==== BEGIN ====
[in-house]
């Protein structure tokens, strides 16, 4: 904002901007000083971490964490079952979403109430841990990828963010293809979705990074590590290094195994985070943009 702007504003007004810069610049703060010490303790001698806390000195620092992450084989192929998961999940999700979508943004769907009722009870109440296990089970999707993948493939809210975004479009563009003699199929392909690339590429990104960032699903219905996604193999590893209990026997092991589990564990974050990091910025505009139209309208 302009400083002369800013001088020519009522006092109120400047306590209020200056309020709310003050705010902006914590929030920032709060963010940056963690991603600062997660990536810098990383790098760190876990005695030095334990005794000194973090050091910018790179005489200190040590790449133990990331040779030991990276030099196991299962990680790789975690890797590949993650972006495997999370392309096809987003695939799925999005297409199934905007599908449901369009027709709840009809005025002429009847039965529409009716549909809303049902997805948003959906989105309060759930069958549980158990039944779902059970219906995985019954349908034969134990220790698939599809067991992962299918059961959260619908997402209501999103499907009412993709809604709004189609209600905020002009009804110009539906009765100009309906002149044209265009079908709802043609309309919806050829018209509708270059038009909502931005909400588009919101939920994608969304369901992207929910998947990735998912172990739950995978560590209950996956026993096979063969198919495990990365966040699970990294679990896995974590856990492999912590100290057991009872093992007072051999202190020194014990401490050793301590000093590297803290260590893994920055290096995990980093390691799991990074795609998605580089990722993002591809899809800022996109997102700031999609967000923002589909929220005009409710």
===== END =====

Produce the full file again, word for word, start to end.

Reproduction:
[in-house]
């Protein structure tokens, strides 16, 4: 904002901007000083971490964490079952979403109430841990990828963010293809979705990074590590290094195994985070943009 702007504003007004810069610049703060010490303790001698806390000195620092992450084989192929998961999940999700979508943004769907009722009870109440296990089970999707993948493939809210975004479009563009003699199929392909690339590429990104960032699903219905996604193999590893209990026997092991589990564990974050990091910025505009139209309208 302009400083002369800013001088020519009522006092109120400047306590209020200056309020709310003050705010902006914590929030920032709060963010940056963690991603600062997660990536810098990383790098760190876990005695030095334990005794000194973090050091910018790179005489200190040590790449133990990331040779030991990276030099196991299962990680790789975690890797590949993650972006495997999370392309096809987003695939799925999005297409199934905007599908449901369009027709709840009809005025002429009847039965529409009716549909809303049902997805948003959906989105309060759930069958549980158990039944779902059970219906995985019954349908034969134990220790698939599809067991992962299918059961959260619908997402209501999103499907009412993709809604709004189609209600905020002009009804110009539906009765100009309906002149044209265009079908709802043609309309919806050829018209509708270059038009909502931005909400588009919101939920994608969304369901992207929910998947990735998912172990739950995978560590209950996956026993096979063969198919495990990365966040699970990294679990896995974590856990492999912590100290057991009872093992007072051999202190020194014990401490050793301590000093590297803290260590893994920055290096995990980093390691799991990074795609998605580089990722993002591809899809800022996109997102700031999609967000923002589909929220005009409710």